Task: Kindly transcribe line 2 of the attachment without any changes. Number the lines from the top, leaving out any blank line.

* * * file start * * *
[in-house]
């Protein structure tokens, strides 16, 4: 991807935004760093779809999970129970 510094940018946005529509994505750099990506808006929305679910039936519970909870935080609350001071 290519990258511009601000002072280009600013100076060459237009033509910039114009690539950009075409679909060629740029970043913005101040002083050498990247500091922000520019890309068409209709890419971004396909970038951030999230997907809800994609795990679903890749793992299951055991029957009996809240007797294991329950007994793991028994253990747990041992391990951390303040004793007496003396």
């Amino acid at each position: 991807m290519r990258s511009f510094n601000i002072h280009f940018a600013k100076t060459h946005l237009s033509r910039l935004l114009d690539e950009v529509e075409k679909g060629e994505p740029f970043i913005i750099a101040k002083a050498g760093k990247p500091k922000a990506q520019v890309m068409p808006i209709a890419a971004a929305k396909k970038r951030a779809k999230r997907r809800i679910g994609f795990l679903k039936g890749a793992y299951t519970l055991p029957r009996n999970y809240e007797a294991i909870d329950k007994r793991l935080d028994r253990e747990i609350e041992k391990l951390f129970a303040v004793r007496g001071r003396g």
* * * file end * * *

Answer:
């Protein structure tokens, strides 16, 4: 991807935004760093779809999970129970 510094940018946005529509994505750099990506808006929305679910039936519970909870935080609350001071 290519990258511009601000002072280009600013100076060459237009033509910039114009690539950009075409679909060629740029970043913005101040002083050498990247500091922000520019890309068409209709890419971004396909970038951030999230997907809800994609795990679903890749793992299951055991029957009996809240007797294991329950007994793991028994253990747990041992391990951390303040004793007496003396």